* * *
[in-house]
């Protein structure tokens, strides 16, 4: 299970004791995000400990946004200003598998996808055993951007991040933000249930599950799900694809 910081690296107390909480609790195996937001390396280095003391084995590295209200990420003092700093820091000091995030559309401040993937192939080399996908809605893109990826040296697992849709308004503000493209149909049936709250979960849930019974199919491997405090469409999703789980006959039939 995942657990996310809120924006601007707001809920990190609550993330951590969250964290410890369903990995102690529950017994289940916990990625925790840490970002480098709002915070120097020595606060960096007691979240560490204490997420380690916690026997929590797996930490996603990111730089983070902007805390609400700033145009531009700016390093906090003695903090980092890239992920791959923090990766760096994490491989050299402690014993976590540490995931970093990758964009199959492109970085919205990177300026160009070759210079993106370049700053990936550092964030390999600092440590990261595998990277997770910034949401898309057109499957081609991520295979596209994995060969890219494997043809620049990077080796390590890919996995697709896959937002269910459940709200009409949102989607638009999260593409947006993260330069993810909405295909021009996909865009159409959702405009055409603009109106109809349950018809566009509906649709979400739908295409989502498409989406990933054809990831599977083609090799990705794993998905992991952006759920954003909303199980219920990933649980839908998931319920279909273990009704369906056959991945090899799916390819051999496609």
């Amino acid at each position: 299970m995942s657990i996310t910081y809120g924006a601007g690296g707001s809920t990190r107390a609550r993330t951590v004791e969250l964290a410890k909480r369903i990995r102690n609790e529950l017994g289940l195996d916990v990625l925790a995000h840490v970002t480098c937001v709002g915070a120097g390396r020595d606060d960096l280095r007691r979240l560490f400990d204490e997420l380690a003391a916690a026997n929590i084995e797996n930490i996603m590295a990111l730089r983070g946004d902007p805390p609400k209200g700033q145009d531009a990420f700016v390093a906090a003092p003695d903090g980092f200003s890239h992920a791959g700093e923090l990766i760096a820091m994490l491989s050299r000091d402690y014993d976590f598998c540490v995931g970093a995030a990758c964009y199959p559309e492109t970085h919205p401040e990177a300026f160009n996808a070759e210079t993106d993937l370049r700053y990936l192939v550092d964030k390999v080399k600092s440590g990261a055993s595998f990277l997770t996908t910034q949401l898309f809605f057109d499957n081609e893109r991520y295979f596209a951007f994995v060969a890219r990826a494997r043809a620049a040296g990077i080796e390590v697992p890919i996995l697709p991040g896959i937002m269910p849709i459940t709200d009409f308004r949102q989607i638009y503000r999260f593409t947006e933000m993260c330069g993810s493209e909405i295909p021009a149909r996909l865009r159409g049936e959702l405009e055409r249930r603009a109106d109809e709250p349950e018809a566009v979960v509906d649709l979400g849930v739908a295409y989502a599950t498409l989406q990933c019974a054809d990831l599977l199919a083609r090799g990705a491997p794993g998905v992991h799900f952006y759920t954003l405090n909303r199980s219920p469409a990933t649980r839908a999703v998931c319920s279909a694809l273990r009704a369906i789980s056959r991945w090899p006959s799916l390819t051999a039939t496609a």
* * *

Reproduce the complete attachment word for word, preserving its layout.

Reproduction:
[in-house]
């Protein structure tokens, strides 16, 4: 299970004791995000400990946004200003598998996808055993951007991040933000249930599950799900694809 910081690296107390909480609790195996937001390396280095003391084995590295209200990420003092700093820091000091995030559309401040993937192939080399996908809605893109990826040296697992849709308004503000493209149909049936709250979960849930019974199919491997405090469409999703789980006959039939 995942657990996310809120924006601007707001809920990190609550993330951590969250964290410890369903990995102690529950017994289940916990990625925790840490970002480098709002915070120097020595606060960096007691979240560490204490997420380690916690026997929590797996930490996603990111730089983070902007805390609400700033145009531009700016390093906090003695903090980092890239992920791959923090990766760096994490491989050299402690014993976590540490995931970093990758964009199959492109970085919205990177300026160009070759210079993106370049700053990936550092964030390999600092440590990261595998990277997770910034949401898309057109499957081609991520295979596209994995060969890219494997043809620049990077080796390590890919996995697709896959937002269910459940709200009409949102989607638009999260593409947006993260330069993810909405295909021009996909865009159409959702405009055409603009109106109809349950018809566009509906649709979400739908295409989502498409989406990933054809990831599977083609090799990705794993998905992991952006759920954003909303199980219920990933649980839908998931319920279909273990009704369906056959991945090899799916390819051999496609």
């Amino acid at each position: 299970m995942s657990i996310t910081y809120g924006a601007g690296g707001s809920t990190r107390a609550r993330t951590v004791e969250l964290a410890k909480r369903i990995r102690n609790e529950l017994g289940l195996d916990v990625l925790a995000h840490v970002t480098c937001v709002g915070a120097g390396r020595d606060d960096l280095r007691r979240l560490f400990d204490e997420l380690a003391a916690a026997n929590i084995e797996n930490i996603m590295a990111l730089r983070g946004d902007p805390p609400k209200g700033q145009d531009a990420f700016v390093a906090a003092p003695d903090g980092f200003s890239h992920a791959g700093e923090l990766i760096a820091m994490l491989s050299r000091d402690y014993d976590f598998c540490v995931g970093a995030a990758c964009y199959p559309e492109t970085h919205p401040e990177a300026f160009n996808a070759e210079t993106d993937l370049r700053y990936l192939v550092d964030k390999v080399k600092s440590g990261a055993s595998f990277l997770t996908t910034q949401l898309f809605f057109d499957n081609e893109r991520y295979f596209a951007f994995v060969a890219r990826a494997r043809a620049a040296g990077i080796e390590v697992p890919i996995l697709p991040g896959i937002m269910p849709i459940t709200d009409f308004r949102q989607i638009y503000r999260f593409t947006e933000m993260c330069g993810s493209e909405i295909p021009a149909r996909l865009r159409g049936e959702l405009e055409r249930r603009a109106d109809e709250p349950e018809a566009v979960v509906d649709l979400g849930v739908a295409y989502a599950t498409l989406q990933c019974a054809d990831l599977l199919a083609r090799g990705a491997p794993g998905v992991h799900f952006y759920t954003l405090n909303r199980s219920p469409a990933t649980r839908a999703v998931c319920s279909a694809l273990r009704a369906i789980s056959r991945w090899p006959s799916l390819t051999a039939t496609a």